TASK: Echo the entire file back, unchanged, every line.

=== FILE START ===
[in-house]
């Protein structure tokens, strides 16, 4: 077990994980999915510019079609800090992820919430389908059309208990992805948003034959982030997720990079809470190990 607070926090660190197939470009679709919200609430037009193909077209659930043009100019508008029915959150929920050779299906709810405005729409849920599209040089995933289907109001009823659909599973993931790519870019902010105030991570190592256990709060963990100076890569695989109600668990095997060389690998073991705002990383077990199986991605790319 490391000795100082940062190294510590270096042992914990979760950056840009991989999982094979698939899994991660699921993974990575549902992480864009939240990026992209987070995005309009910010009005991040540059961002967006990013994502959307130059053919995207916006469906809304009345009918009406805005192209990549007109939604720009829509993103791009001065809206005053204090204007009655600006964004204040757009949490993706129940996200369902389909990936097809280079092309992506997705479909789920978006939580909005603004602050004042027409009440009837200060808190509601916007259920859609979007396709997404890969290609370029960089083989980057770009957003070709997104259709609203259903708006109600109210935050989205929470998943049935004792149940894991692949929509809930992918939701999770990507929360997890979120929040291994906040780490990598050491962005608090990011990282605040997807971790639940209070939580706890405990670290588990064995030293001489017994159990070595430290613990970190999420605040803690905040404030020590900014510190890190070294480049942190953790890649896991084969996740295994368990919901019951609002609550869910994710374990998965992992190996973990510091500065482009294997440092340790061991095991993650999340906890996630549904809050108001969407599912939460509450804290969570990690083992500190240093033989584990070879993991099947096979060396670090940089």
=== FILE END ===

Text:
[in-house]
């Protein structure tokens, strides 16, 4: 077990994980999915510019079609800090992820919430389908059309208990992805948003034959982030997720990079809470190990 607070926090660190197939470009679709919200609430037009193909077209659930043009100019508008029915959150929920050779299906709810405005729409849920599209040089995933289907109001009823659909599973993931790519870019902010105030991570190592256990709060963990100076890569695989109600668990095997060389690998073991705002990383077990199986991605790319 490391000795100082940062190294510590270096042992914990979760950056840009991989999982094979698939899994991660699921993974990575549902992480864009939240990026992209987070995005309009910010009005991040540059961002967006990013994502959307130059053919995207916006469906809304009345009918009406805005192209990549007109939604720009829509993103791009001065809206005053204090204007009655600006964004204040757009949490993706129940996200369902389909990936097809280079092309992506997705479909789920978006939580909005603004602050004042027409009440009837200060808190509601916007259920859609979007396709997404890969290609370029960089083989980057770009957003070709997104259709609203259903708006109600109210935050989205929470998943049935004792149940894991692949929509809930992918939701999770990507929360997890979120929040291994906040780490990598050491962005608090990011990282605040997807971790639940209070939580706890405990670290588990064995030293001489017994159990070595430290613990970190999420605040803690905040404030020590900014510190890190070294480049942190953790890649896991084969996740295994368990919901019951609002609550869910994710374990998965992992190996973990510091500065482009294997440092340790061991095991993650999340906890996630549904809050108001969407599912939460509450804290969570990690083992500190240093033989584990070879993991099947096979060396670090940089």